– According to Lipper, more than 99 percent of equity funds investing in the U.S. stock market lost money in the second quarter. In fact, they lost a whole lot of money – nearly 14 percent on average. That was the worst quarterly performance since 1987’s third quarter, which, as most investors remember, was a quarter to forget…or to try to forget.
– The losses are becoming quite exhausting. "The UBS/Gallup Poll of Investor Attitudes fell sharply in June to its second lowest level in its history," reports CBSMarketWatch. "The overall index dropped 18 points to 72 from 90 in May. According to the poll, just 38 percent of investors say they are optimistic about the prospects for the financial markets over the next 12 months, decreasing from 46 percent in May."
– But while most investors find themselves trying to decide between hanging on for the long haul, or simply hanging themselves, a few – very few – investors are actually enjoying themselves.
– "Fund types that are traditionally laggards in a bull market are making tidy sums now," notes CBS MarketWatch. "Gold, real estate, and specialty diversified equity funds – a hodge-podge of 56 quirky portfolios in the ‘miscellaneous’ category – represent the only positive equity categories out of the 41 tracked by Lipper.
– "Gold funds, infinitesimal in scope compared to overall mutual fund assets with just $4 billion spread across 41 class shares, scooped up gains of roughly 18 percent for the quarter and are ahead 59 percent year to date."
– It’s a very tough market out there. Invest wisely.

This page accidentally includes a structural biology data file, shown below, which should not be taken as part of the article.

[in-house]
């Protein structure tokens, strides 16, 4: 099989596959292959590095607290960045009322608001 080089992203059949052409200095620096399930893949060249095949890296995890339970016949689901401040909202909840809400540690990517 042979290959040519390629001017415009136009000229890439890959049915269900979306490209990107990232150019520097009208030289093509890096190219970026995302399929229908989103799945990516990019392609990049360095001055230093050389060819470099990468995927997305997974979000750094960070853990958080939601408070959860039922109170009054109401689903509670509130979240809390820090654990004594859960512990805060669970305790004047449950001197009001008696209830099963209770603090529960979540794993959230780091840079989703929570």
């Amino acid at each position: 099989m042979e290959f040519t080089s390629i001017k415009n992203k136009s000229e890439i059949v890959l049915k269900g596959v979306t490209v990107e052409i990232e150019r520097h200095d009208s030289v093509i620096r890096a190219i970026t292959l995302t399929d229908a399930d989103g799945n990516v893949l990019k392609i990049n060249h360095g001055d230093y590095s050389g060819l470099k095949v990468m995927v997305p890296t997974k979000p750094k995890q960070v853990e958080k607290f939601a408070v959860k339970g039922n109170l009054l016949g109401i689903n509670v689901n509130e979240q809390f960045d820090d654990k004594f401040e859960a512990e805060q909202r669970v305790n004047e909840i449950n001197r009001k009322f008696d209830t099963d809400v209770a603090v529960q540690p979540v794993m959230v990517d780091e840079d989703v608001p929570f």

Back in Gay Paree…
*** With the opportunities disappearing in the stock market, the poor are giving in to envy…and the ambitious are succumbing to opportunity. The N.Y. Post reported yesterday that Elliot Spitzer, officially attorney general and unofficially candidate for governor, has decided to bring criminal charges against Henry Blodget and a list of accomplices.
*** There is nothing like opportunity to bring out the worst in people. According to experts quoted in the International Herald Tribune, the War Against Terror (WAT) has been a total failure. There are more potential terrorists running around now than ever…and with bigger scores to settle against the U.S. But the WAT was a great success politically. It boosted the reputations of hack Republicans enough to send them "untersuchunglustig," or searching for further military adventures. (We don’t know German…we just like to throw around German terms because we like the sound of them.)
*** Donald Rumsfeld reflects on the WAT: "There are no knowns," said the Secretary of Defense. "There are things we know that we know. There are known unknowns, that is to say there are things we now know we don’t know. But there are also unknown unknowns, things we do not know we don’t know."
*** The people of Kakarak rediscovered a "known" a couple of days ago: a bomb dropped from an American warplane into a wedding party does a lot of damage. Le Monde reports as many as 40 people killed.
*** What will happen next? What unknown unknown unknowns await the unwary? Will the gods look with favor on people who drop bombs on nuptial ceremonies? We don’t know that either…but we caution readers: economics may not be all that matters after all. Lynn Carpenter takes a stab at suggesting what you should do in the event that that likelihood is true… below.